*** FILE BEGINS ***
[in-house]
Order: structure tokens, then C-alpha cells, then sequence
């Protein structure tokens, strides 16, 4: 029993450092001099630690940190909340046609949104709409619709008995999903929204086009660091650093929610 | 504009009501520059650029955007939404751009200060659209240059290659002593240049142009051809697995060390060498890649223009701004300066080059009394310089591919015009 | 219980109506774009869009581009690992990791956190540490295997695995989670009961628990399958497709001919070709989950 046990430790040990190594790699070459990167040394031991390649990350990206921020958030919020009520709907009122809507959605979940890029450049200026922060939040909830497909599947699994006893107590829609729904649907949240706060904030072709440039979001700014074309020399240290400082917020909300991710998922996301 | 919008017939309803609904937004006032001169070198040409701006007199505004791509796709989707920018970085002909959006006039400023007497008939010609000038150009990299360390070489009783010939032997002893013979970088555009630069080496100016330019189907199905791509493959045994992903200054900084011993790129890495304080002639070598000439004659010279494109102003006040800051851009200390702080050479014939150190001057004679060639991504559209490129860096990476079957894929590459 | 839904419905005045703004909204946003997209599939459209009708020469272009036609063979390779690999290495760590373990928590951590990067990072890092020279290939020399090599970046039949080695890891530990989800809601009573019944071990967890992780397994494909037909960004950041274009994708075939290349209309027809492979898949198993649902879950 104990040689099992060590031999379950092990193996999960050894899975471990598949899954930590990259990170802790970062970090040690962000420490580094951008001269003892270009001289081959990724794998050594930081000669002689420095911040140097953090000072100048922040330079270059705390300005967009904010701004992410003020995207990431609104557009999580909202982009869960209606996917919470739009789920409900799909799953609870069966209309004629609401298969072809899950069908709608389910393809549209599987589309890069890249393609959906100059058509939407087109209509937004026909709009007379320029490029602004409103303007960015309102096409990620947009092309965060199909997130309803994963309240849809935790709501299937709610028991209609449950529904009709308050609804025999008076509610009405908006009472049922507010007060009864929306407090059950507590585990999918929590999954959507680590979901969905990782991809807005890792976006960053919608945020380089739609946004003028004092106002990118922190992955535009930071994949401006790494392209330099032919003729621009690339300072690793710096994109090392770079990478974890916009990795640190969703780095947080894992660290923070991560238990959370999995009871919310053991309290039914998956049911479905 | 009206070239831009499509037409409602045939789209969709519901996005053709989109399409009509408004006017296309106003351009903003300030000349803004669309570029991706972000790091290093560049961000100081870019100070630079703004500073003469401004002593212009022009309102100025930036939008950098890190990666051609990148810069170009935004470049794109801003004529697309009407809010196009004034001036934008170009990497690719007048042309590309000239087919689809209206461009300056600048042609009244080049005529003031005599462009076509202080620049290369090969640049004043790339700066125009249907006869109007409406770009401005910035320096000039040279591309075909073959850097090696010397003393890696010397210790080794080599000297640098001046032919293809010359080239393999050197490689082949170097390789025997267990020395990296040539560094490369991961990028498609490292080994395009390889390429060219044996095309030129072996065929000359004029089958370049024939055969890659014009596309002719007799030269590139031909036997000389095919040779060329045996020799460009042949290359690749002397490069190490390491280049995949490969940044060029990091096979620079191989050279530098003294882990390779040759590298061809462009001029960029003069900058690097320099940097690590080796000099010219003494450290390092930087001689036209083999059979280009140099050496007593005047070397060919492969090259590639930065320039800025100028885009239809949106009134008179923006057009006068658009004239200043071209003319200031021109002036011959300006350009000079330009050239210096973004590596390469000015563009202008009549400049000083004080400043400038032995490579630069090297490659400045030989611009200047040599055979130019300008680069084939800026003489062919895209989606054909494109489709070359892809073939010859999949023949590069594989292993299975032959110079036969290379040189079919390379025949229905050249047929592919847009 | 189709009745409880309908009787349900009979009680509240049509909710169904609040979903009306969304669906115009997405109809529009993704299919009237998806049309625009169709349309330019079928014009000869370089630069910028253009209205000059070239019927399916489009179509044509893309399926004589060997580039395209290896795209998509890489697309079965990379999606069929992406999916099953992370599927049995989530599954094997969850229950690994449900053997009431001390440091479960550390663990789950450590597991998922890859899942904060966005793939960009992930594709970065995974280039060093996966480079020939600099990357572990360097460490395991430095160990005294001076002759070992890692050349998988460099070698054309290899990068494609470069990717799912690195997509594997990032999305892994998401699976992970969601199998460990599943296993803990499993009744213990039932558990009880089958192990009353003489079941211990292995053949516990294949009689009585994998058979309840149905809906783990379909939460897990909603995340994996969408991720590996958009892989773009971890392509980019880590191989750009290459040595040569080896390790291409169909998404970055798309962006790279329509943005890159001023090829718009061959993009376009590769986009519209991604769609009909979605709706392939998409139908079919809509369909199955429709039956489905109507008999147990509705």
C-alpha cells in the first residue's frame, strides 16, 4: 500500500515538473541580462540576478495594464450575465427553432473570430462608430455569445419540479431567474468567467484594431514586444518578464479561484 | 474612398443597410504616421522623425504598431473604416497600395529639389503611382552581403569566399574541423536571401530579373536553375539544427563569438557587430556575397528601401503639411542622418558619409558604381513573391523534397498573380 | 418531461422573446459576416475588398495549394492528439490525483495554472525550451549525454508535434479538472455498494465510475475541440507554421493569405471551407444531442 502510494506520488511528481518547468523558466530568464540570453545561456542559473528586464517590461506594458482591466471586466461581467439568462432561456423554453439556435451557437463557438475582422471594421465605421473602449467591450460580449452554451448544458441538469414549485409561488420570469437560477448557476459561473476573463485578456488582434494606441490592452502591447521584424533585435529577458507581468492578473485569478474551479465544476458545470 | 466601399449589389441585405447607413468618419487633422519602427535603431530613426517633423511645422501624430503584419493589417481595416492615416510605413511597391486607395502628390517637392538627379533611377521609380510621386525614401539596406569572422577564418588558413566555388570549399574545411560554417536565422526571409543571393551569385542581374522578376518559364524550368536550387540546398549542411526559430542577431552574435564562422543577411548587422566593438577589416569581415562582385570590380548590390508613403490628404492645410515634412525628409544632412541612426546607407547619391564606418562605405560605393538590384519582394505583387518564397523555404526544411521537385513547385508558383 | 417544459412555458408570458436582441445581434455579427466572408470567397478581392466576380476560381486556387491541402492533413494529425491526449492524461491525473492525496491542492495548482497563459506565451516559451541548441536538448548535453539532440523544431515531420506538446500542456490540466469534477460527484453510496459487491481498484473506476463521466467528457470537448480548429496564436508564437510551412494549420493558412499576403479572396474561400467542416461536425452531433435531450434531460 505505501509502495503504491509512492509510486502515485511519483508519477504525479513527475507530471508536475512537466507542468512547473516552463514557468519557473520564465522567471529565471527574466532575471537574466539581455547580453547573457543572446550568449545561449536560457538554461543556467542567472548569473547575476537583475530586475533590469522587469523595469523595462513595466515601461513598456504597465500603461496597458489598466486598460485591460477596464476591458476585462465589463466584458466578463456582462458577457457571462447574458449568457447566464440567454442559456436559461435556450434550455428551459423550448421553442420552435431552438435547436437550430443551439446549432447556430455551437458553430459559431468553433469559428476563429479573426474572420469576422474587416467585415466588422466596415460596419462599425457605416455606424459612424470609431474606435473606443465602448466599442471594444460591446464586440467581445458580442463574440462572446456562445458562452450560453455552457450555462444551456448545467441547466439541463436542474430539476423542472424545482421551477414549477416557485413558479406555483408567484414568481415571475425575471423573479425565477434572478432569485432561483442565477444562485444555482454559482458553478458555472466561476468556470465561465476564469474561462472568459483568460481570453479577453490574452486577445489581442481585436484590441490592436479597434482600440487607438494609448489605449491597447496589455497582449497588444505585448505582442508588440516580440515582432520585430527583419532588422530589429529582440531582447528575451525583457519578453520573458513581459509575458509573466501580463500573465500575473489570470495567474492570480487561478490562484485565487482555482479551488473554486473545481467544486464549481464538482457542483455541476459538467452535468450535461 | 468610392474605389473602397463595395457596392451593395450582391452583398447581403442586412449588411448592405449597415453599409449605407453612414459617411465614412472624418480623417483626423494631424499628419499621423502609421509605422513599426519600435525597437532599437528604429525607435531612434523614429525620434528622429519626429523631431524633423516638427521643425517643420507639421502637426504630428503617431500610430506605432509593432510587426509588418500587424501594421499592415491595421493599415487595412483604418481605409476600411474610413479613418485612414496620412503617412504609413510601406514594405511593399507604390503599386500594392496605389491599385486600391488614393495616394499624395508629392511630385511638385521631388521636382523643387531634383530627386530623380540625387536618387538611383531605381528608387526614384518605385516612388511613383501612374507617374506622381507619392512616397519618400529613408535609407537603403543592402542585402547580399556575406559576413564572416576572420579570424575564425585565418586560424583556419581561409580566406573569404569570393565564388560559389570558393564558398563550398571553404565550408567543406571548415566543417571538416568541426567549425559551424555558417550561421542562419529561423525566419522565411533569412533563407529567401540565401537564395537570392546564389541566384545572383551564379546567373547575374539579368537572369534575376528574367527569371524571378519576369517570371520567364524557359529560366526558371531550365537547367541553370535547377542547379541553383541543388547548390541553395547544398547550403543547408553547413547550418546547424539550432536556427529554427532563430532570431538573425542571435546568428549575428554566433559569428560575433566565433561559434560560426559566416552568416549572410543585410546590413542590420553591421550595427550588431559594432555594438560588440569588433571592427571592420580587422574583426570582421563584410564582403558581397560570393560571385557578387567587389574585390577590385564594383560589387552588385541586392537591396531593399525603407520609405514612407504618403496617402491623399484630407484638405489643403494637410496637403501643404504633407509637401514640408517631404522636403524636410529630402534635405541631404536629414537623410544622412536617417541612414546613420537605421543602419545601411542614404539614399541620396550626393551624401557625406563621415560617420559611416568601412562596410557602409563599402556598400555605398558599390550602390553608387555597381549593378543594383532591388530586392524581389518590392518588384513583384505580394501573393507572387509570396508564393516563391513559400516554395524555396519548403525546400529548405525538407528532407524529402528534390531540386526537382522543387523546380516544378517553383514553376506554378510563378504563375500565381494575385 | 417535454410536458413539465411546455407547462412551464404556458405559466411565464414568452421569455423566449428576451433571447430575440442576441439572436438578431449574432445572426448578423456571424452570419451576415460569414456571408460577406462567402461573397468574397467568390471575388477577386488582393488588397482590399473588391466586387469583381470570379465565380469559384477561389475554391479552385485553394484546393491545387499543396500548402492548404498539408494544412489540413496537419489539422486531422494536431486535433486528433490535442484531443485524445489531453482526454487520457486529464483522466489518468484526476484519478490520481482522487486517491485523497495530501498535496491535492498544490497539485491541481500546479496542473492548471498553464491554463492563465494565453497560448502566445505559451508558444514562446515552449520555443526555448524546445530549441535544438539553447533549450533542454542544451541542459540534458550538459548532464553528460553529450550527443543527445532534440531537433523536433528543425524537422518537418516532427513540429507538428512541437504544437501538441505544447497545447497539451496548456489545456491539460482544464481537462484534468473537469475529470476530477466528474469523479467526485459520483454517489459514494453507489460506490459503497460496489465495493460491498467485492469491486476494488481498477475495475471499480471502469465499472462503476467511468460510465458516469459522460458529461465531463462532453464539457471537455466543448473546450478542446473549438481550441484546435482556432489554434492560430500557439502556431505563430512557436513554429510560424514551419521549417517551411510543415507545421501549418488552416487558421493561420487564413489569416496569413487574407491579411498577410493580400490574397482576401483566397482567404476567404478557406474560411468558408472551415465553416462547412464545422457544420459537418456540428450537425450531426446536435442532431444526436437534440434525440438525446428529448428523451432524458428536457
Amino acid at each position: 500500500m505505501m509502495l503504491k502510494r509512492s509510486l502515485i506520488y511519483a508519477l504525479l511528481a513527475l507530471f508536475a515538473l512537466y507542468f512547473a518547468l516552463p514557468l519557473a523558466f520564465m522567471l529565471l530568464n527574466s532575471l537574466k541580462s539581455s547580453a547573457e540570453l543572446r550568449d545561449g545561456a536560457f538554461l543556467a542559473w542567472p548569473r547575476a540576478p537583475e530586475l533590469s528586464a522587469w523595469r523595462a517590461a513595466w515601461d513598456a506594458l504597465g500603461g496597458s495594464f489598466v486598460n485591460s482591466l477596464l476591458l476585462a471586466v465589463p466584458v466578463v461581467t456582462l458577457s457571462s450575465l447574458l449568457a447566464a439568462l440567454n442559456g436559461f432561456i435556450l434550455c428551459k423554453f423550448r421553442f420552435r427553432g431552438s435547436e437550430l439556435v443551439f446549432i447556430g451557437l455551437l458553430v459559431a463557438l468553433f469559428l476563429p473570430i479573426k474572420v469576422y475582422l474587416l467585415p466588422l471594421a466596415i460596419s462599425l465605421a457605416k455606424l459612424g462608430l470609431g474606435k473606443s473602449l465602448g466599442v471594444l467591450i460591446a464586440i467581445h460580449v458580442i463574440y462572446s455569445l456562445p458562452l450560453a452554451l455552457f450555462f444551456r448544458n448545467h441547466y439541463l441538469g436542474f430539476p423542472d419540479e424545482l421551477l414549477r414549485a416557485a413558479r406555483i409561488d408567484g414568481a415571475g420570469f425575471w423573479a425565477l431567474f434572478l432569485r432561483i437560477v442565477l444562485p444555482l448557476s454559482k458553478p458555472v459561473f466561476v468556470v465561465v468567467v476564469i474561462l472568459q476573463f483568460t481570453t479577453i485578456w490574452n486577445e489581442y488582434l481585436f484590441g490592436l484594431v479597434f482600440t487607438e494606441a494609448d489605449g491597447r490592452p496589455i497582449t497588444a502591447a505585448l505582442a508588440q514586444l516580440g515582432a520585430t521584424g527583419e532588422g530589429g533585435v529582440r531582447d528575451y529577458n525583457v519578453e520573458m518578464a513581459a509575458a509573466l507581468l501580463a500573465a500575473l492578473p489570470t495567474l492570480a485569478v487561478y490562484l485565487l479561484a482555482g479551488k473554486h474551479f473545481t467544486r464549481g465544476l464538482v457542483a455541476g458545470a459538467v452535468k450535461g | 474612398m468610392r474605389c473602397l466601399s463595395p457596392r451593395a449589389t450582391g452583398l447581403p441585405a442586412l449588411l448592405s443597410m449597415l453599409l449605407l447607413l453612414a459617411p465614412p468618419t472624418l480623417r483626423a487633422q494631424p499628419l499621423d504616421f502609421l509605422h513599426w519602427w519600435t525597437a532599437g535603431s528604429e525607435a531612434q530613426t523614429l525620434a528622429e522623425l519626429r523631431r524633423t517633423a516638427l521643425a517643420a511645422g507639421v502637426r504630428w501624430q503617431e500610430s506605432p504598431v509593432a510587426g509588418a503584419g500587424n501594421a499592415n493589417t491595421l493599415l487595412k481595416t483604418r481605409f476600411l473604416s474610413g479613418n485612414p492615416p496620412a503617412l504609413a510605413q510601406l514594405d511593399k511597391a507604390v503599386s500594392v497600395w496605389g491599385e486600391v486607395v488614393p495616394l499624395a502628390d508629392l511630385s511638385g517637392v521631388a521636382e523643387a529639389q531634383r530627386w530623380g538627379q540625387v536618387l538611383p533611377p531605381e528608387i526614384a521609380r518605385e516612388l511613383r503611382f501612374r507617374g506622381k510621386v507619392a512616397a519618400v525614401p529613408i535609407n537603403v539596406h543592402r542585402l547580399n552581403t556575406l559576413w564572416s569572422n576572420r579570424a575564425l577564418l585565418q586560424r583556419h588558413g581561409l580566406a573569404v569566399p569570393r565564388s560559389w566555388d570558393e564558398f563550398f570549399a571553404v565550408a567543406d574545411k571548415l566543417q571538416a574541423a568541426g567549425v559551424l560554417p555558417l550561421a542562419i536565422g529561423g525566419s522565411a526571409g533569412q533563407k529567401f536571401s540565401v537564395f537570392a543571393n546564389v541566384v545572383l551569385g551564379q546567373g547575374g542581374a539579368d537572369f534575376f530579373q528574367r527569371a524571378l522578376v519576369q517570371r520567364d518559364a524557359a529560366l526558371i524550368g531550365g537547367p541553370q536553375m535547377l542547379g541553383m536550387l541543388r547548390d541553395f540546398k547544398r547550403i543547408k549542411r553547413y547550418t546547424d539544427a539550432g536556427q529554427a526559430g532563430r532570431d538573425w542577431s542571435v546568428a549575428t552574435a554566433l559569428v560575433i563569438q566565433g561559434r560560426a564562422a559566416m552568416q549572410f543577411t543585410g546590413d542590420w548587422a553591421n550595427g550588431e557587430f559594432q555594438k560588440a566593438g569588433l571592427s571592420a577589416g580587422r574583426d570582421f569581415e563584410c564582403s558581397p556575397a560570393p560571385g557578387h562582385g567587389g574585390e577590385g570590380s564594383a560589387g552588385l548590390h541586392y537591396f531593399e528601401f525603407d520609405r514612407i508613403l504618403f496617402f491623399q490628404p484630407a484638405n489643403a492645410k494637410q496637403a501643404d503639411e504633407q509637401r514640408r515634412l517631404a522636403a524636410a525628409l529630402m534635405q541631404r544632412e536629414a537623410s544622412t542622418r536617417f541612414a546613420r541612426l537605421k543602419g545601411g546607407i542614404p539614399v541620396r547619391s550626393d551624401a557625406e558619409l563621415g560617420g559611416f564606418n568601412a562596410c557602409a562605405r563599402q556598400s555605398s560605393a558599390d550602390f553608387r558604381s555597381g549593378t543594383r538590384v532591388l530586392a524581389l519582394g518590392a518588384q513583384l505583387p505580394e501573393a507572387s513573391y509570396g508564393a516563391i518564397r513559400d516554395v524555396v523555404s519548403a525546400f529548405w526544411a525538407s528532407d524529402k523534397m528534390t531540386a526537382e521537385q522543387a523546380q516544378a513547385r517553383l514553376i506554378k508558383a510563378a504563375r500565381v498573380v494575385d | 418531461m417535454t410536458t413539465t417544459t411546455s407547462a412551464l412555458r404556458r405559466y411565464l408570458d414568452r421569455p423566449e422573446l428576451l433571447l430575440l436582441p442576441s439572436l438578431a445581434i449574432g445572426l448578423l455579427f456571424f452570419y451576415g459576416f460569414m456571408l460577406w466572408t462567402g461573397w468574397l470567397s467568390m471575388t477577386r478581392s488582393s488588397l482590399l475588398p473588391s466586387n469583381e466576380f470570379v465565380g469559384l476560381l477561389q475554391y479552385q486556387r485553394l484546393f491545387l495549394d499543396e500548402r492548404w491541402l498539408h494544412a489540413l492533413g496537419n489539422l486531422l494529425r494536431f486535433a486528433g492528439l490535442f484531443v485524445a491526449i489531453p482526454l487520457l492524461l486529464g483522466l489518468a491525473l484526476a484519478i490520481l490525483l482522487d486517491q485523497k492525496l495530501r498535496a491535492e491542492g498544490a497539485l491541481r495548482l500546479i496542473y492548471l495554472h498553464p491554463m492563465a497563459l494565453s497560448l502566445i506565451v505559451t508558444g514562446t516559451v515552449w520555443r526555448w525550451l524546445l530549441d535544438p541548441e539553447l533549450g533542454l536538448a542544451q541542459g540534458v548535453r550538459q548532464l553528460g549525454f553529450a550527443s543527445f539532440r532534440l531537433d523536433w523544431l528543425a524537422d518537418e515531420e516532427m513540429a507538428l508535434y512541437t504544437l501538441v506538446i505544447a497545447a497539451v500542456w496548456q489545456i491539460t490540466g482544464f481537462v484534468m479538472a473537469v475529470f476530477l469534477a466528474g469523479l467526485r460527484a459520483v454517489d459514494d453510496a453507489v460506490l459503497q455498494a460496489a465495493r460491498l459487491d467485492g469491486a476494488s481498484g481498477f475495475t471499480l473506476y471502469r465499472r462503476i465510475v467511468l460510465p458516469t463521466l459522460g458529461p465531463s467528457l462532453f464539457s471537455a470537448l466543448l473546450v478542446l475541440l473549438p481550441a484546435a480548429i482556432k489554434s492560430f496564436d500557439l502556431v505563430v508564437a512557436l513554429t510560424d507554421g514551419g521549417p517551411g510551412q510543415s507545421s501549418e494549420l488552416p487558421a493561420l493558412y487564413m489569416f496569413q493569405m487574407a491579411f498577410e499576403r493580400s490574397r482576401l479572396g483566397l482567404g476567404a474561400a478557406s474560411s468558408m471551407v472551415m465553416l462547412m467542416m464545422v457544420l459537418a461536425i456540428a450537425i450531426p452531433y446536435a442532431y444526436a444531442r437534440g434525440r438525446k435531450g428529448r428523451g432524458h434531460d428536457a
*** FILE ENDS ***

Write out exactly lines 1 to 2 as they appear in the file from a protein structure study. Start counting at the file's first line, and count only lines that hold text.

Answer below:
[in-house]
Order: structure tokens, then C-alpha cells, then sequence